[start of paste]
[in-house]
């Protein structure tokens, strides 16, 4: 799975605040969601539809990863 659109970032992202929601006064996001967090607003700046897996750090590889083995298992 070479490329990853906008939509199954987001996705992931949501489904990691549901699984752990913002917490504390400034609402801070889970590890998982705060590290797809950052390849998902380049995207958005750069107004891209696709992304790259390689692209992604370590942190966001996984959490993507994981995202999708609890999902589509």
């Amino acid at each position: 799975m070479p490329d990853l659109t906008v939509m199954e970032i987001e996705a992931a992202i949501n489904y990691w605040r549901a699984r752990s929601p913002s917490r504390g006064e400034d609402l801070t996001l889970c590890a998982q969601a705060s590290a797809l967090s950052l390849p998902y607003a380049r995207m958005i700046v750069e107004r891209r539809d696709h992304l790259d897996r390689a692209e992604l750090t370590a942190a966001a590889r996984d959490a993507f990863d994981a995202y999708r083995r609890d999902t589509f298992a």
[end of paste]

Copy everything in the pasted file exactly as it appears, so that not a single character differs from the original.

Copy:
[in-house]
């Protein structure tokens, strides 16, 4: 799975605040969601539809990863 659109970032992202929601006064996001967090607003700046897996750090590889083995298992 070479490329990853906008939509199954987001996705992931949501489904990691549901699984752990913002917490504390400034609402801070889970590890998982705060590290797809950052390849998902380049995207958005750069107004891209696709992304790259390689692209992604370590942190966001996984959490993507994981995202999708609890999902589509």
């Amino acid at each position: 799975m070479p490329d990853l659109t906008v939509m199954e970032i987001e996705a992931a992202i949501n489904y990691w605040r549901a699984r752990s929601p913002s917490r504390g006064e400034d609402l801070t996001l889970c590890a998982q969601a705060s590290a797809l967090s950052l390849p998902y607003a380049r995207m958005i700046v750069e107004r891209r539809d696709h992304l790259d897996r390689a692209e992604l750090t370590a942190a966001a590889r996984d959490a993507f990863d994981a995202y999708r083995r609890d999902t589509f298992a």